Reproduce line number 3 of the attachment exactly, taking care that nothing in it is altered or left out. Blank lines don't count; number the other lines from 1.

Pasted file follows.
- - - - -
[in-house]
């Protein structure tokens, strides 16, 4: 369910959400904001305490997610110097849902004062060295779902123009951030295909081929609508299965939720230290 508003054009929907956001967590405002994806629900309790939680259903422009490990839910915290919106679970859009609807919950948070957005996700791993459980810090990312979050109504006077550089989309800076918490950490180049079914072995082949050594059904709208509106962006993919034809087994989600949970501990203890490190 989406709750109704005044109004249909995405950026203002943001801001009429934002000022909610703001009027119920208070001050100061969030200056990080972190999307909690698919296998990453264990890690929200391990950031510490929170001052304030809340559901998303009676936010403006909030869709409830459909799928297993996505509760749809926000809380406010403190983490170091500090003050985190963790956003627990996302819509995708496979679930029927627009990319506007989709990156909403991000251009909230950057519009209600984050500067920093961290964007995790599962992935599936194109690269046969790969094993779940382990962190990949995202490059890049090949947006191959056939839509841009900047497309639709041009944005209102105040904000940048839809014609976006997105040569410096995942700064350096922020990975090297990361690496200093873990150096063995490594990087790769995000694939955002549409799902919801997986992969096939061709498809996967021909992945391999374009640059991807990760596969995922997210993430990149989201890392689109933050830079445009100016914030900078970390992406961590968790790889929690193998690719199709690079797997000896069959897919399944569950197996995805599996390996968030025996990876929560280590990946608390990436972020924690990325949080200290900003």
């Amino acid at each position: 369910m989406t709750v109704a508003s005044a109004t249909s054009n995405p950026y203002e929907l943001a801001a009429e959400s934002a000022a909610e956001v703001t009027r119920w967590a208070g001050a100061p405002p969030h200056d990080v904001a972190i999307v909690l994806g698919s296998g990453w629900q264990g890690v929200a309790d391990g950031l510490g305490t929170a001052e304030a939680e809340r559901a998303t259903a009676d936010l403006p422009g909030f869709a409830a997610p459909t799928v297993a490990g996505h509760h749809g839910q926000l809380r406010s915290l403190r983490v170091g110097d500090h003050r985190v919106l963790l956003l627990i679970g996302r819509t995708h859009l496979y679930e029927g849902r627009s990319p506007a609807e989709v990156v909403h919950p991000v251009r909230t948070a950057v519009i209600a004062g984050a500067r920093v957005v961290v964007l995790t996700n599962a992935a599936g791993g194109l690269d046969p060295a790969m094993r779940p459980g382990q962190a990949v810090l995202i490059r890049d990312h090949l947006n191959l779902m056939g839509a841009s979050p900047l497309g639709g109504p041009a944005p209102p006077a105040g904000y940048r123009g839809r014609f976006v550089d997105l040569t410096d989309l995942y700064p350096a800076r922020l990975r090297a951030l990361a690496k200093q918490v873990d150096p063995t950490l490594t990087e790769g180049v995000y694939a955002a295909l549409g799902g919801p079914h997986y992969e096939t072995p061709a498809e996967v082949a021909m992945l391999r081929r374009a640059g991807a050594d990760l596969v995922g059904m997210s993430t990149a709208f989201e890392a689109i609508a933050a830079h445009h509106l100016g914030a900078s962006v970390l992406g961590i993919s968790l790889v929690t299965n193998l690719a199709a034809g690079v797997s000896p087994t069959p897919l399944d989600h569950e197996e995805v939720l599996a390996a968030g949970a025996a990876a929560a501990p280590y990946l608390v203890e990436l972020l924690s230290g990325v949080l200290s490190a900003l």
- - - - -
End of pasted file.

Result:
């Amino acid at each position: 369910m989406t709750v109704a508003s005044a109004t249909s054009n995405p950026y203002e929907l943001a801001a009429e959400s934002a000022a909610e956001v703001t009027r119920w967590a208070g001050a100061p405002p969030h200056d990080v904001a972190i999307v909690l994806g698919s296998g990453w629900q264990g890690v929200a309790d391990g950031l510490g305490t929170a001052e304030a939680e809340r559901a998303t259903a009676d936010l403006p422009g909030f869709a409830a997610p459909t799928v297993a490990g996505h509760h749809g839910q926000l809380r406010s915290l403190r983490v170091g110097d500090h003050r985190v919106l963790l956003l627990i679970g996302r819509t995708h859009l496979y679930e029927g849902r627009s990319p506007a609807e989709v990156v909403h919950p991000v251009r909230t948070a950057v519009i209600a004062g984050a500067r920093v957005v961290v964007l995790t996700n599962a992935a599936g791993g194109l690269d046969p060295a790969m094993r779940p459980g382990q962190a990949v810090l995202i490059r890049d990312h090949l947006n191959l779902m056939g839509a841009s979050p900047l497309g639709g109504p041009a944005p209102p006077a105040g904000y940048r123009g839809r014609f976006v550089d997105l040569t410096d989309l995942y700064p350096a800076r922020l990975r090297a951030l990361a690496k200093q918490v873990d150096p063995t950490l490594t990087e790769g180049v995000y694939a955002a295909l549409g799902g919801p079914h997986y992969e096939t072995p061709a498809e996967v082949a021909m992945l391999r081929r374009a640059g991807a050594d990760l596969v995922g059904m997210s993430t990149a709208f989201e890392a689109i609508a933050a830079h445009h509106l100016g914030a900078s962006v970390l992406g961590i993919s968790l790889v929690t299965n193998l690719a199709a034809g690079v797997s000896p087994t069959p897919l399944d989600h569950e197996e995805v939720l599996a390996a968030g949970a025996a990876a929560a501990p280590y990946l608390v203890e990436l972020l924690s230290g990325v949080l200290s490190a900003l």